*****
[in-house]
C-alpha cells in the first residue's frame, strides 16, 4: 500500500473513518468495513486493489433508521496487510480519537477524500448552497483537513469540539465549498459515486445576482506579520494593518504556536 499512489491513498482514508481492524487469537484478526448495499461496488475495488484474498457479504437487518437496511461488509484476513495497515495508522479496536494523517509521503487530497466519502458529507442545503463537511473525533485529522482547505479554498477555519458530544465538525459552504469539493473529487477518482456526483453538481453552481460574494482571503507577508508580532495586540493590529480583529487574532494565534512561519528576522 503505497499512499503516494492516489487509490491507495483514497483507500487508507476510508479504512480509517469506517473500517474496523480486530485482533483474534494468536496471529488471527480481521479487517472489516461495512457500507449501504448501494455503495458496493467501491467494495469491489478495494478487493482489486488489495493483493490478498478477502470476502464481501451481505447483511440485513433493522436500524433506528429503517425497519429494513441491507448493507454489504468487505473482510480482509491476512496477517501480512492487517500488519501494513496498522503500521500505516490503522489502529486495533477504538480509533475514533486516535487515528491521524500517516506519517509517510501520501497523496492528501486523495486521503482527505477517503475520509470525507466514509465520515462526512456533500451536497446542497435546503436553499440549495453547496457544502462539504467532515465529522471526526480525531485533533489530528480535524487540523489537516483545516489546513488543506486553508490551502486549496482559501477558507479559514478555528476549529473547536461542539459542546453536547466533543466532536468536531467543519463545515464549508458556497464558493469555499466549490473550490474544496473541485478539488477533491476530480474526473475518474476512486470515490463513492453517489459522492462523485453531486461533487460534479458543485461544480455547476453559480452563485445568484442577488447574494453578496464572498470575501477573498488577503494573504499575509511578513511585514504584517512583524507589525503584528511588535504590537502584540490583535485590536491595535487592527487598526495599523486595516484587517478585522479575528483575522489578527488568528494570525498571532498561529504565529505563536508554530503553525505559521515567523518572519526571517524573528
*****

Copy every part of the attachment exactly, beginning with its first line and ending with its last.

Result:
[in-house]
C-alpha cells in the first residue's frame, strides 16, 4: 500500500473513518468495513486493489433508521496487510480519537477524500448552497483537513469540539465549498459515486445576482506579520494593518504556536 499512489491513498482514508481492524487469537484478526448495499461496488475495488484474498457479504437487518437496511461488509484476513495497515495508522479496536494523517509521503487530497466519502458529507442545503463537511473525533485529522482547505479554498477555519458530544465538525459552504469539493473529487477518482456526483453538481453552481460574494482571503507577508508580532495586540493590529480583529487574532494565534512561519528576522 503505497499512499503516494492516489487509490491507495483514497483507500487508507476510508479504512480509517469506517473500517474496523480486530485482533483474534494468536496471529488471527480481521479487517472489516461495512457500507449501504448501494455503495458496493467501491467494495469491489478495494478487493482489486488489495493483493490478498478477502470476502464481501451481505447483511440485513433493522436500524433506528429503517425497519429494513441491507448493507454489504468487505473482510480482509491476512496477517501480512492487517500488519501494513496498522503500521500505516490503522489502529486495533477504538480509533475514533486516535487515528491521524500517516506519517509517510501520501497523496492528501486523495486521503482527505477517503475520509470525507466514509465520515462526512456533500451536497446542497435546503436553499440549495453547496457544502462539504467532515465529522471526526480525531485533533489530528480535524487540523489537516483545516489546513488543506486553508490551502486549496482559501477558507479559514478555528476549529473547536461542539459542546453536547466533543466532536468536531467543519463545515464549508458556497464558493469555499466549490473550490474544496473541485478539488477533491476530480474526473475518474476512486470515490463513492453517489459522492462523485453531486461533487460534479458543485461544480455547476453559480452563485445568484442577488447574494453578496464572498470575501477573498488577503494573504499575509511578513511585514504584517512583524507589525503584528511588535504590537502584540490583535485590536491595535487592527487598526495599523486595516484587517478585522479575528483575522489578527488568528494570525498571532498561529504565529505563536508554530503553525505559521515567523518572519526571517524573528